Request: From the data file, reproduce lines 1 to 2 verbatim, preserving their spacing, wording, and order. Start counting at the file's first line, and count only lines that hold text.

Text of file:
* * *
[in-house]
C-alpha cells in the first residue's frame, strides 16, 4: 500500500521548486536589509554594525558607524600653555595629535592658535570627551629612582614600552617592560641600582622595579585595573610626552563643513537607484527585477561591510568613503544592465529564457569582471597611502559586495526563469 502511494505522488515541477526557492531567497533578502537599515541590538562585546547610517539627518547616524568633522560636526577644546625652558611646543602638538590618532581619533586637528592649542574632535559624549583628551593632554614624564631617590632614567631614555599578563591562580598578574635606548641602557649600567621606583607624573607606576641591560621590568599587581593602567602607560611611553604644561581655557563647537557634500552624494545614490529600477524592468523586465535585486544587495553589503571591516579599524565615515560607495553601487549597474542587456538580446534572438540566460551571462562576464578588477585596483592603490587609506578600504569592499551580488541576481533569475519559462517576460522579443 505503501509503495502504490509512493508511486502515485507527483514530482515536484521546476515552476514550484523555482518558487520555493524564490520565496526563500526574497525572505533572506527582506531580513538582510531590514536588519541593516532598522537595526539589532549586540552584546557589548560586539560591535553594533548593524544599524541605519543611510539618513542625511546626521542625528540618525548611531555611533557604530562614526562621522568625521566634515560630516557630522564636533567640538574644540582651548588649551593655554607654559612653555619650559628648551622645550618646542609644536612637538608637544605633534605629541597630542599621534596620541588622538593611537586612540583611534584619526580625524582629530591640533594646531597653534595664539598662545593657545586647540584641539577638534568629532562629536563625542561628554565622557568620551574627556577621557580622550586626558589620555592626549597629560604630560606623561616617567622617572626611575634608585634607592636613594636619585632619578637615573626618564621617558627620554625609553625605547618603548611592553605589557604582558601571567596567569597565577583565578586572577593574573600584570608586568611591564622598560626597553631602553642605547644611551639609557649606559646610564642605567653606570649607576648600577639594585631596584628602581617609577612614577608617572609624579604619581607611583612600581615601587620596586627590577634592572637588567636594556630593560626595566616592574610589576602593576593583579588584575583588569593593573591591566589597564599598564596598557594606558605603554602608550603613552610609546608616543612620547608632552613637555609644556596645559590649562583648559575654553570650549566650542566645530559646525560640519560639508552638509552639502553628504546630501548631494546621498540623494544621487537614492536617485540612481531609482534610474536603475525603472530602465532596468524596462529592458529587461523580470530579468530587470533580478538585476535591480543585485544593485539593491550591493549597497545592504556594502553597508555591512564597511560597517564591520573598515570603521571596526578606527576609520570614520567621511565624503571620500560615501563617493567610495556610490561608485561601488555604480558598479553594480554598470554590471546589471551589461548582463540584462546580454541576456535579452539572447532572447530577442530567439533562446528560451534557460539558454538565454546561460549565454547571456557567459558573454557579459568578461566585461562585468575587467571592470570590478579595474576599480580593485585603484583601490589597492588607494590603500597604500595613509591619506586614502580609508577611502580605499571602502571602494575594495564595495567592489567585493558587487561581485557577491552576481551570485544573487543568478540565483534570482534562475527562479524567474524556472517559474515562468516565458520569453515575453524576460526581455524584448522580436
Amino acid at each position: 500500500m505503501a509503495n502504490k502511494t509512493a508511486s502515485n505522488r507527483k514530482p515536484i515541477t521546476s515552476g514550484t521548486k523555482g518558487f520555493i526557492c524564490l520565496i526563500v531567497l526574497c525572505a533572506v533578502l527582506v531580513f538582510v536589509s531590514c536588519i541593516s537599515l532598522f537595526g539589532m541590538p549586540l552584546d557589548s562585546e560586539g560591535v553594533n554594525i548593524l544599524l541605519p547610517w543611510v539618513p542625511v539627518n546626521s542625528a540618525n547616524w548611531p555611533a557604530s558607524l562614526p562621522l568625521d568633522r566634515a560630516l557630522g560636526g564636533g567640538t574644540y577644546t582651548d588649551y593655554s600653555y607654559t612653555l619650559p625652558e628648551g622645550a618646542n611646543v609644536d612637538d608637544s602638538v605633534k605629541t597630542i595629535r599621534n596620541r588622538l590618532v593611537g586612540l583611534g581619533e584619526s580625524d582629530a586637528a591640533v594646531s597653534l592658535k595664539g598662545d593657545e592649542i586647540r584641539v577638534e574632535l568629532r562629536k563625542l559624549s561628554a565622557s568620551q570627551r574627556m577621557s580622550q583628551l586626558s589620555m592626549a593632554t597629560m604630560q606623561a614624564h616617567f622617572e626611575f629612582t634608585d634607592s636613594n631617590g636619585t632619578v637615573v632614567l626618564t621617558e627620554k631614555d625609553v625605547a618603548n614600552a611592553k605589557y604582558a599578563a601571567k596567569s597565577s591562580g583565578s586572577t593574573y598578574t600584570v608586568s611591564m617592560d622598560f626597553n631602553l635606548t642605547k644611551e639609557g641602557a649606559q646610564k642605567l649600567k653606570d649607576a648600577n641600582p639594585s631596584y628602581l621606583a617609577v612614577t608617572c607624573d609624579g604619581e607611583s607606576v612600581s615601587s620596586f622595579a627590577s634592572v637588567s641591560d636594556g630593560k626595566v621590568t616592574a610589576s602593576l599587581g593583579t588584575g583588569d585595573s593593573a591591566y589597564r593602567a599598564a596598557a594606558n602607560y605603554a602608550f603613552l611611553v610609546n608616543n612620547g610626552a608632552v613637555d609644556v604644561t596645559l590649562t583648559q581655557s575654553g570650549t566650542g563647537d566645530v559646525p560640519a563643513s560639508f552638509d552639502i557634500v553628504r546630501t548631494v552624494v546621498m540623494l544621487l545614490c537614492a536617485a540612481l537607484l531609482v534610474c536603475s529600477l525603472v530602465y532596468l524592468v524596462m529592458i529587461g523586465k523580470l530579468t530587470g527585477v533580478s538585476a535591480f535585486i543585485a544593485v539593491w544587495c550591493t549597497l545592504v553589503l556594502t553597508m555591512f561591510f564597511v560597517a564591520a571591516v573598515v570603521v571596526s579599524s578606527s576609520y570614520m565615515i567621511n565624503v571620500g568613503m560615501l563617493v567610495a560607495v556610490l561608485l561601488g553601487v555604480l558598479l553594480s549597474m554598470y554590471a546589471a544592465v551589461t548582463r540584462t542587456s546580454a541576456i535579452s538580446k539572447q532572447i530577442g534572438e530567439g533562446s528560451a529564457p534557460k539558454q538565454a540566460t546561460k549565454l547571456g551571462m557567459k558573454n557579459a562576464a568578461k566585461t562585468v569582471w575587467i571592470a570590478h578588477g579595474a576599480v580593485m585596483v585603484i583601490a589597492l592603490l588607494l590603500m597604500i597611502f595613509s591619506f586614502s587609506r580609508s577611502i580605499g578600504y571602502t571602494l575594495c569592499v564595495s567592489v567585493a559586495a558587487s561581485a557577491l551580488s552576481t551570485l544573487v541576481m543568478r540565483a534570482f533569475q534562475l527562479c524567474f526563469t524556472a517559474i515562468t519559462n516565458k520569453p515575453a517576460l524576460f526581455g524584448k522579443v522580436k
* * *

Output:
[in-house]
C-alpha cells in the first residue's frame, strides 16, 4: 500500500521548486536589509554594525558607524600653555595629535592658535570627551629612582614600552617592560641600582622595579585595573610626552563643513537607484527585477561591510568613503544592465529564457569582471597611502559586495526563469 502511494505522488515541477526557492531567497533578502537599515541590538562585546547610517539627518547616524568633522560636526577644546625652558611646543602638538590618532581619533586637528592649542574632535559624549583628551593632554614624564631617590632614567631614555599578563591562580598578574635606548641602557649600567621606583607624573607606576641591560621590568599587581593602567602607560611611553604644561581655557563647537557634500552624494545614490529600477524592468523586465535585486544587495553589503571591516579599524565615515560607495553601487549597474542587456538580446534572438540566460551571462562576464578588477585596483592603490587609506578600504569592499551580488541576481533569475519559462517576460522579443 505503501509503495502504490509512493508511486502515485507527483514530482515536484521546476515552476514550484523555482518558487520555493524564490520565496526563500526574497525572505533572506527582506531580513538582510531590514536588519541593516532598522537595526539589532549586540552584546557589548560586539560591535553594533548593524544599524541605519543611510539618513542625511546626521542625528540618525548611531555611533557604530562614526562621522568625521566634515560630516557630522564636533567640538574644540582651548588649551593655554607654559612653555619650559628648551622645550618646542609644536612637538608637544605633534605629541597630542599621534596620541588622538593611537586612540583611534584619526580625524582629530591640533594646531597653534595664539598662545593657545586647540584641539577638534568629532562629536563625542561628554565622557568620551574627556577621557580622550586626558589620555592626549597629560604630560606623561616617567622617572626611575634608585634607592636613594636619585632619578637615573626618564621617558627620554625609553625605547618603548611592553605589557604582558601571567596567569597565577583565578586572577593574573600584570608586568611591564622598560626597553631602553642605547644611551639609557649606559646610564642605567653606570649607576648600577639594585631596584628602581617609577612614577608617572609624579604619581607611583612600581615601587620596586627590577634592572637588567636594556630593560626595566616592574610589576602593576593583579588584575583588569593593573591591566589597564599598564596598557594606558605603554602608550603613552610609546608616543612620547608632552613637555609644556596645559590649562583648559575654553570650549566650542566645530559646525560640519560639508552638509552639502553628504546630501548631494546621498540623494544621487537614492536617485540612481531609482534610474536603475525603472530602465532596468524596462529592458529587461523580470530579468530587470533580478538585476535591480543585485544593485539593491550591493549597497545592504556594502553597508555591512564597511560597517564591520573598515570603521571596526578606527576609520570614520567621511565624503571620500560615501563617493567610495556610490561608485561601488555604480558598479553594480554598470554590471546589471551589461548582463540584462546580454541576456535579452539572447532572447530577442530567439533562446528560451534557460539558454538565454546561460549565454547571456557567459558573454557579459568578461566585461562585468575587467571592470570590478579595474576599480580593485585603484583601490589597492588607494590603500597604500595613509591619506586614502580609508577611502580605499571602502571602494575594495564595495567592489567585493558587487561581485557577491552576481551570485544573487543568478540565483534570482534562475527562479524567474524556472517559474515562468516565458520569453515575453524576460526581455524584448522580436